Comparative PoliticsGerard Chretien
APARTHEID IN SOUTH AFRICA
This is a 2 page paper that discusses the development and progress of the APARTHEID IN SOUTH AFRICA
The term apartheid (from the Afrikaans word for “apartness”) was coined in the 1930s and used as a political slogan of the National Party in the early 1940s, but the policy itself extends back to the beginning of white settlement in South Africa in 1652. After the primarily Afrikaner Nationalists came to power in 1948, the social custom of apartheid was systematized under law. The apartheid was a social and political segregation of the white rulers from the black locals of South Africa.
Dutch farmers, known as the Boers, settled African lands, taking them from the San and the Khoi Khoi. Eventually, a rising Great Britain noted the rich resources and strategic location of the country. Britain imposed its rule on rebellious Boers, pushing the Boers off their land and eventually sparking the Boer War. Britain employed an overwhelming force to subdue the Boers, who pioneered guerrilla warfare. Ironically, the Boers, now called Afrikaners, triumphed. Britain had granted them political rights which they used to take the government by way of the ballot box. Afrikaners imposed the apartheid system, which intended to keep the races separate. Black Africans were subject to many controls and were expected to work the low-wage jobs. Black resistance along with several other factors resulted in the end of apartheid. The white minority government negotiated a transition to majority rule, which meant black rule. Nelson Mandela was freed from prison to become South Africa’s first black president (1).
After the primarily Afrikaner Nationalists came to power in 1948, the social custom of apartheid was systematized under law. The implementation of the policy, later referred to as “separate development,” was made possible by the Population Registration Act of 1950, which put all South Africans into three racial categories: Bantu (black African), white, or Coloured (of mixed race). A fourth category, Asian (Indians and Pakistanis), was added later (2). This was the inception of the historical too of discrimination unleashed on the poor community of the blacks by the ruling whites called the Apartheid.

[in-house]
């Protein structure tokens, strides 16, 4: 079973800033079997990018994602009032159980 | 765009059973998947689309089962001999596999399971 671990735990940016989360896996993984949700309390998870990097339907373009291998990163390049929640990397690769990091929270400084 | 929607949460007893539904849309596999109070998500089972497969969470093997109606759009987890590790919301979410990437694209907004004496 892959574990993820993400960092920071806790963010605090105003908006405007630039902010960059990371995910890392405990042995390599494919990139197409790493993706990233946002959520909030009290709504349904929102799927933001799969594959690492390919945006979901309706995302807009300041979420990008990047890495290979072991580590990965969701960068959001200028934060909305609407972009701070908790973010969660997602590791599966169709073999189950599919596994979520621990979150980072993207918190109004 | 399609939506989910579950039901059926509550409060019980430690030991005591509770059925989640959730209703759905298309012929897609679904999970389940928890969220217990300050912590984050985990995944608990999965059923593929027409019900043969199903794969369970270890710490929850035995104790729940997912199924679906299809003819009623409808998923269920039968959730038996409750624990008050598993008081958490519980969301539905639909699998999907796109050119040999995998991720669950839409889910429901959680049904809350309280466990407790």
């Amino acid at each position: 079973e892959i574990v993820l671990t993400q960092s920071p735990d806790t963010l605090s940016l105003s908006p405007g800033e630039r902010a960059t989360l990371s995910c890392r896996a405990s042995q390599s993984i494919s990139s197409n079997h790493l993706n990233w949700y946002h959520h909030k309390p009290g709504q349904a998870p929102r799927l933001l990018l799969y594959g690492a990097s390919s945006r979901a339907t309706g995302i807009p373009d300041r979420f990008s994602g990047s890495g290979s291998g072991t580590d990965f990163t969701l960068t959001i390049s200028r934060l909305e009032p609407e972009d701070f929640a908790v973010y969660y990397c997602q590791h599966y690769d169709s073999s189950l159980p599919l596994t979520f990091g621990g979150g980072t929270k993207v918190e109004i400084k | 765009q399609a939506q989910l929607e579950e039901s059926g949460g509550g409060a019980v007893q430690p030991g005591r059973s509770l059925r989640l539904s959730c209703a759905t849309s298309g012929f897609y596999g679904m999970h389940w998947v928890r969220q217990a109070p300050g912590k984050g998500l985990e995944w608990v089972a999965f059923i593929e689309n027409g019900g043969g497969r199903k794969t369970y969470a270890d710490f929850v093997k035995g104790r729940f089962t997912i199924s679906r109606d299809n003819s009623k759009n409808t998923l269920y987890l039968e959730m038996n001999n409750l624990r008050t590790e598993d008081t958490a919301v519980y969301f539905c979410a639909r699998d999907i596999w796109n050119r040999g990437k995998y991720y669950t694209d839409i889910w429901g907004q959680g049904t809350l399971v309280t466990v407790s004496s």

The clear reason of this apartheid was to have as less interference of the blacks in the governmental process as possible. Simple hatred could also be termed as a plausible reason. The social structure at that time for the blacks was deplorable, they were assigned to low wage jobs only, had no access to education, they were given separate homelands, territories where they stayed put and had to carry passports with their finger prints and photographs if coming into non-black areas’.From 1976 to 1981, four of these homelands were created, denationalizing nine million South Africans However there were apartheid rebels who demonstrated against the inhuman subjugation of the blacks. Politically they were imprisoned, killed or banished. Nelson Mandela was one such freedom fighter.
“South Africa’s party system is one-party dominant; the African National Congress holds nearly a 2/3 majority. The political culture is described in terms of racial and tribal groups. Class, religion, and other cleavages are not as significant. The ANC faces a fundamental political problem: coming through on promises to improve black conditions of life while not frightening the white minority that still controls much the country’s wealth. The ANC’s dominance can also lead to a degree of instability. South Africans debate how to manage their revolution, and how to implement capitalist policies. If disorder ensues, the ANC could become authoritarian, resembling Zimbabwe. The country has abundant resources and the most developed industry on the African continent. The question is whether it can harness these assets to serve the needs of the majority while maintaining democratic institutions.'(1)
The apartheid was actually started by the Dutch regime after they ousted the British. It meant imposing strict regulatory laws against and on the blacks and restricting their movement in their own country. The regime was however under constant disapproval by foreign nations. In 1961 South Africa was forced to withdraw from the British Commonwealth by member states who were critical of the apartheid system, and in 1985 the governments of the United States and Great Britain imposed selective economic sanctions on South Africa in protest of its racial policy. The architects most probably wanted to accomplish sovereignty of their rule over South Africa, however the 90’s revolution took place which landed Nelson Mandela as the first black African president.